Scrum Masters and “true” leadership
“True leaders” are for cults; Scrum Masters should continue prioritising servant-leadership and leave the labeling to others
In describing the Scrum Master, the 2020 Scrum Guide swaps out the term “servant-leader” for the label “true leader”. I think Scrum Masters should stay clear of assigning themselves that new moniker and keep aspiring to servant-leadership. Here’s why.
Small change, big word
The Scrum Guide’s recently-released 2020 edition uses fewer words than its 2017 predecessor. At the same time, it’s become more broadly applicable and less prescriptive. No mean feat.
There is, however, one crucial term that I wish had survived this year’s trimming: the Scrum Master’s servant-leadership has been replaced by a far less powerful alternative.
The 2017 edition simply read, “The Scrum Master is a servant-leader for the Scrum Team.” In the 2020 edition of the guide, Scrum Masters are now rebranded as “true leaders who serve the Scrum Team and the larger organization.”
Who speaks like that?
As I understood from Scrum Guide co-author Jeff Sutherland’s release interview, that change to “true leader” is part of an effort to give Scrum Masters a description that reduces people’s inclination to see them as glorified note-takers.
That might be fine terminology for Sutherland in interviews, but think of Scrum Masters sending colleagues and bosses links to the Scrum Guide to clarify their work. Who says something like that of themselves?
Perhaps best to leave the slapping-on of names like “true leader” to others, or to leave the self-assigning of such labels to people in different lines of work. Say, the dictatorship or cult leading business.
As Star Trek’s Commander William Riker famously said, via fictional warp drive inventor Zefram Cochrane, “Don’t try to be a great man, just be a man. And let history make its own judgments.”
Why servant-leadership is such a powerful term
Matters of style and humility aside: I think the baby has been thrown out with the bathwater, here. The term “Servant-leadership” holds power because it’s an apparent contradictio in terminis. More traditional perceptions of leadership clash with the idea of being of service.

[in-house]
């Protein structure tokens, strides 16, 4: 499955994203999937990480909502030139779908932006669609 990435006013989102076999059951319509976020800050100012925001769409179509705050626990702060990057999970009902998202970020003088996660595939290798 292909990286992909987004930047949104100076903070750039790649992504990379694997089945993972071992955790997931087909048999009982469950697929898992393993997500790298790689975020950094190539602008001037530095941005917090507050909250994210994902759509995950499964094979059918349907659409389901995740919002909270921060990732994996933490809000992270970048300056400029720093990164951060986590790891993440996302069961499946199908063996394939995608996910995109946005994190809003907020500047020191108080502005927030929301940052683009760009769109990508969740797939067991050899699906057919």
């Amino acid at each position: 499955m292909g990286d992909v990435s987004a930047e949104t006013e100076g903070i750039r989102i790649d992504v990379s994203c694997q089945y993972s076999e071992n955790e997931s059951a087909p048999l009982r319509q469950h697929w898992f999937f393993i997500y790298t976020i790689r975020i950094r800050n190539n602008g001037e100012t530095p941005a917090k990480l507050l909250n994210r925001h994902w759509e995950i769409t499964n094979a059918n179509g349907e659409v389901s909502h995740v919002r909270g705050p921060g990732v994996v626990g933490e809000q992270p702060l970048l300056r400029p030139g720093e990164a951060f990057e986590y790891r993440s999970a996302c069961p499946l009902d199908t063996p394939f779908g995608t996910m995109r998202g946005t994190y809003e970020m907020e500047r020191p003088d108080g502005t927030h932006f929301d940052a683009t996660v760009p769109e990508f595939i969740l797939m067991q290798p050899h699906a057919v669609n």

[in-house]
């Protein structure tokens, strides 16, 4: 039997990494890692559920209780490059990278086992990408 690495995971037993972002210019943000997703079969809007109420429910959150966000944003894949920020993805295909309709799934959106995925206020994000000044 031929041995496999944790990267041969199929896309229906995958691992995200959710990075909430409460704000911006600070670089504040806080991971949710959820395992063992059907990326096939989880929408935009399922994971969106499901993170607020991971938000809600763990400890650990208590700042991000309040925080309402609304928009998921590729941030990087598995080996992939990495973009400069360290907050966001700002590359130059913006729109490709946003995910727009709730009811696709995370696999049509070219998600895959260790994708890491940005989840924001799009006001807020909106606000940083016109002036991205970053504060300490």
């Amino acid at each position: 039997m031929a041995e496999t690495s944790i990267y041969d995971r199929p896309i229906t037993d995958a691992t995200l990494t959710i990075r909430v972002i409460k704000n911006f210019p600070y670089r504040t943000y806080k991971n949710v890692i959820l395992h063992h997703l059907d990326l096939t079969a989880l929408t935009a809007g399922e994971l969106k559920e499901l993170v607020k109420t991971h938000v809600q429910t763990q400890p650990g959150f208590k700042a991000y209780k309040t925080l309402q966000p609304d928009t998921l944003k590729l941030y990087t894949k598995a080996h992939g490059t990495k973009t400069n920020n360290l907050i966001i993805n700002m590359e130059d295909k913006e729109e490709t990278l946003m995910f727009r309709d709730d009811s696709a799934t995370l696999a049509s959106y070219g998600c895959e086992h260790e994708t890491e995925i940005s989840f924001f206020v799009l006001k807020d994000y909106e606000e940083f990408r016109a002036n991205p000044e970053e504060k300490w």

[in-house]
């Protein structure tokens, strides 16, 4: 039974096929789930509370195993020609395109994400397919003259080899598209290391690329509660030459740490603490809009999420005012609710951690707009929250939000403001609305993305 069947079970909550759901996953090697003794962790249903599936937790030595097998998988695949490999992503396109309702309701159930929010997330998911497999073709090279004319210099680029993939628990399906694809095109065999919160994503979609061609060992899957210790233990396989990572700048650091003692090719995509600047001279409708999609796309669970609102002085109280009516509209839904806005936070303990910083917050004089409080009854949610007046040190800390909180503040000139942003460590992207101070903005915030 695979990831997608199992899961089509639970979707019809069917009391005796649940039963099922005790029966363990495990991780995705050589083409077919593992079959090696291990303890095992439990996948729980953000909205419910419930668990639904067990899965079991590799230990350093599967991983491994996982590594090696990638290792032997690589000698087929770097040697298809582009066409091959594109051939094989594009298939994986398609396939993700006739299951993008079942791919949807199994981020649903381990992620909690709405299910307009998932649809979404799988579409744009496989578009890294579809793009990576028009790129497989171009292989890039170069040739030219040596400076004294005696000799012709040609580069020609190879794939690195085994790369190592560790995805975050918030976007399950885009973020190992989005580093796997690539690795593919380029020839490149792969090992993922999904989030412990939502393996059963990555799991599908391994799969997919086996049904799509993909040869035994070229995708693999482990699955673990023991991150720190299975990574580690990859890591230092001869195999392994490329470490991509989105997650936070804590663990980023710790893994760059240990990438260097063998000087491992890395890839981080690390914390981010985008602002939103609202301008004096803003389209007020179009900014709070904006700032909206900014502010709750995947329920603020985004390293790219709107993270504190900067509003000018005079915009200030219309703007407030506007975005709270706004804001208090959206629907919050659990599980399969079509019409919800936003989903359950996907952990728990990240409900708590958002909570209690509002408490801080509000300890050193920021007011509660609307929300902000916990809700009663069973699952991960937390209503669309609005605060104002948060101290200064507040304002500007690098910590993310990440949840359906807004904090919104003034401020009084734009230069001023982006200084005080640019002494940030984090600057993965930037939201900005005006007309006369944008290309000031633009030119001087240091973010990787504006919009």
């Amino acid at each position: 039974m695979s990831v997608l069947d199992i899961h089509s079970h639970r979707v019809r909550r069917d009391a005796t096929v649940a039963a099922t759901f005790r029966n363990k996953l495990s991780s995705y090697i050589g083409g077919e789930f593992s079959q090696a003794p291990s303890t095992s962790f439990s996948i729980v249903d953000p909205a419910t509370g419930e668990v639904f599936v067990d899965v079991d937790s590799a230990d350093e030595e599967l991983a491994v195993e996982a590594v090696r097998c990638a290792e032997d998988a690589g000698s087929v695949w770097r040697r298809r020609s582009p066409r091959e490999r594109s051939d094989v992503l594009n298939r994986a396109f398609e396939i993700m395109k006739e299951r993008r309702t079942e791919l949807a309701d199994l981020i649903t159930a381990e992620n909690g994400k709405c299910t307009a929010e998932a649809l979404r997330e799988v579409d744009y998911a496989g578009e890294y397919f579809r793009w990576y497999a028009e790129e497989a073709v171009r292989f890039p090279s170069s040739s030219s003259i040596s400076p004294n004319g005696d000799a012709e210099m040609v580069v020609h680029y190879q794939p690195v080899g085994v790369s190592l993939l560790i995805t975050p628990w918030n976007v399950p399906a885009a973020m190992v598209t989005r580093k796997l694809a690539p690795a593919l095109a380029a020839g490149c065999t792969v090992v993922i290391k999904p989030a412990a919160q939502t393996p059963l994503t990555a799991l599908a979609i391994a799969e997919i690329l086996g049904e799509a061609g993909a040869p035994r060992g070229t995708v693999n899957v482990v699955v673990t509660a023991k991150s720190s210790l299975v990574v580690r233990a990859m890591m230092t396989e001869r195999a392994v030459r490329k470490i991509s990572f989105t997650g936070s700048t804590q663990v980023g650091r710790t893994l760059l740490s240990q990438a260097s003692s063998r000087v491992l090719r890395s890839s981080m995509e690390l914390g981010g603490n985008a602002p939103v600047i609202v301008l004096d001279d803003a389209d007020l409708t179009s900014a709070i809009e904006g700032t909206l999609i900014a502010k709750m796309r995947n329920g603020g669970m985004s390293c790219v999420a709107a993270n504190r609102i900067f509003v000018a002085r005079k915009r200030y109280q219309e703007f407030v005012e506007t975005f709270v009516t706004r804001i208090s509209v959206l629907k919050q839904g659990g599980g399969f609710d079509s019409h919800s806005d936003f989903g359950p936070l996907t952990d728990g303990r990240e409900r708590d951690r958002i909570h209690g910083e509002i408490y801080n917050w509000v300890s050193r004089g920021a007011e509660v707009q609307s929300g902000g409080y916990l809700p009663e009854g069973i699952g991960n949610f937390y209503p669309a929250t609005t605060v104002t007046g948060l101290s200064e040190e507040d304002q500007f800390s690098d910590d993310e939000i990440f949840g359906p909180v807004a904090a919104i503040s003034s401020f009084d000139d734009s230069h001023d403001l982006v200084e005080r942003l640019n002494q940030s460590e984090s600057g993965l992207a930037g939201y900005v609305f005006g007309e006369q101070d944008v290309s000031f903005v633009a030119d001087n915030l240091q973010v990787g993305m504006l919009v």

This clash is good, because Scrum Masters (deliberately) don’t fit traditional organisational templates; a boon, given their mission and task description.
Servant-leader Scrum Masters are fallible, provide an example through action, encourage people to use their voice, and help them take their work in their own hands. They shed a light, hold up mirrors, poke their nose wherever they feel it belongs — in service. They facilitate sense-making and decision-making rooted empiricism rather than in spreadsheets.
Scrum Masters’ existence outside traditional hierarchy helps them be effective as change agents. The only leadership they need to exhibit from there, is that of a servant-leader: operating in service of their colleagues by challenging them. And to do that, Scrum Masters need to be peers to everyone.
So, a “true” leader is…
As soon as we leave out the explicit “servant-” adjective and start describing Scrum Masters as “true” leaders, we paint their position with the brush of established leadership notions. Doing so undermines Scrum’s power and lack of hierarchy.
“Servant-leader” has a meaning. “True leader,” by comparison, leaves more room for interpretation and opinion. What, exactly, is a true leader? And what does a false leader look like? Does being a true leader mean you’re above reproach? Am I now more of a true leader than my colleague because I’ve got a certain title? This all sounds like exactly the kind of stuff Scrum (Masters) should help us move away from.
With the mention of “true leaders”, command-and-control-styled organisations can now more easily attribute archaic connotations to the Scrum Master’s leadership. Scrum Masters can help break the old paradigm that leadership is an immutable one-to-many relationship, but that’ll become harder with this new “true” label.
The paradox of servant-leadership fits beautifully with the principles of agility that Scrum Masters should help their organisations uphold. Scrum Masters facilitate their colleagues’ striking of balances in the interest of adaptation.
Whether or not organisations struggle with the subtle reframing of the Scrum Master’s description as much as I do, I will have to inspect. Until I do, I’ll stick to Riker’s advice and leave the judgment to others: I’ll uphold the 2020 edition of the Scrum Guide — sans “true leader” — and continue to aspire to servant-leadership.
Hope you’ll consider doing the same.
Thomas van Zuijlen is a passionate facilitator and an agile practitioner, working as a professional Scrum Master and occasional quiz host. His weekly newsletter on facilitation, agility and development is called 📬 The Backlog.